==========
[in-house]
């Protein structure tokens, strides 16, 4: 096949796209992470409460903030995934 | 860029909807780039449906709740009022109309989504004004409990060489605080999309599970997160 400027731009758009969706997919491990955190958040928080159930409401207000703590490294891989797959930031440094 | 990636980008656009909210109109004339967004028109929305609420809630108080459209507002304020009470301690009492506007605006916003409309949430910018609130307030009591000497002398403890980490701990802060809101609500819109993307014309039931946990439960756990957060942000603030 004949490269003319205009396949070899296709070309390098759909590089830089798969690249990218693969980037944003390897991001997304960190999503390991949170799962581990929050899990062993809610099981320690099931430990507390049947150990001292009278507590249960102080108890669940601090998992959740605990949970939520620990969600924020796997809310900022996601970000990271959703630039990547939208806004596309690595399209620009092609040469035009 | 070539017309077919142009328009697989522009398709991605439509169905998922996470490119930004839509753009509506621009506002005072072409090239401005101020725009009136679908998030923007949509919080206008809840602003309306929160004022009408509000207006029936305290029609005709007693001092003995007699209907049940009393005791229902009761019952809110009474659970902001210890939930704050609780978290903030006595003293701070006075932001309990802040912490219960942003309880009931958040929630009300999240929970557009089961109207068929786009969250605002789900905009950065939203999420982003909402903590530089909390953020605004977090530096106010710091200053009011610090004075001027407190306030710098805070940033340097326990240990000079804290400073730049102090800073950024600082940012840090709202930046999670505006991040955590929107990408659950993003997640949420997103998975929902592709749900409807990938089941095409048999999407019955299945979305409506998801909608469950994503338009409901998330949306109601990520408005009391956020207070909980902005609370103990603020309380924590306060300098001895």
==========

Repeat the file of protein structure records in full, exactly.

[in-house]
């Protein structure tokens, strides 16, 4: 096949796209992470409460903030995934 | 860029909807780039449906709740009022109309989504004004409990060489605080999309599970997160 400027731009758009969706997919491990955190958040928080159930409401207000703590490294891989797959930031440094 | 990636980008656009909210109109004339967004028109929305609420809630108080459209507002304020009470301690009492506007605006916003409309949430910018609130307030009591000497002398403890980490701990802060809101609500819109993307014309039931946990439960756990957060942000603030 004949490269003319205009396949070899296709070309390098759909590089830089798969690249990218693969980037944003390897991001997304960190999503390991949170799962581990929050899990062993809610099981320690099931430990507390049947150990001292009278507590249960102080108890669940601090998992959740605990949970939520620990969600924020796997809310900022996601970000990271959703630039990547939208806004596309690595399209620009092609040469035009 | 070539017309077919142009328009697989522009398709991605439509169905998922996470490119930004839509753009509506621009506002005072072409090239401005101020725009009136679908998030923007949509919080206008809840602003309306929160004022009408509000207006029936305290029609005709007693001092003995007699209907049940009393005791229902009761019952809110009474659970902001210890939930704050609780978290903030006595003293701070006075932001309990802040912490219960942003309880009931958040929630009300999240929970557009089961109207068929786009969250605002789900905009950065939203999420982003909402903590530089909390953020605004977090530096106010710091200053009011610090004075001027407190306030710098805070940033340097326990240990000079804290400073730049102090800073950024600082940012840090709202930046999670505006991040955590929107990408659950993003997640949420997103998975929902592709749900409807990938089941095409048999999407019955299945979305409506998801909608469950994503338009409901998330949306109601990520408005009391956020207070909980902005609370103990603020309380924590306060300098001895």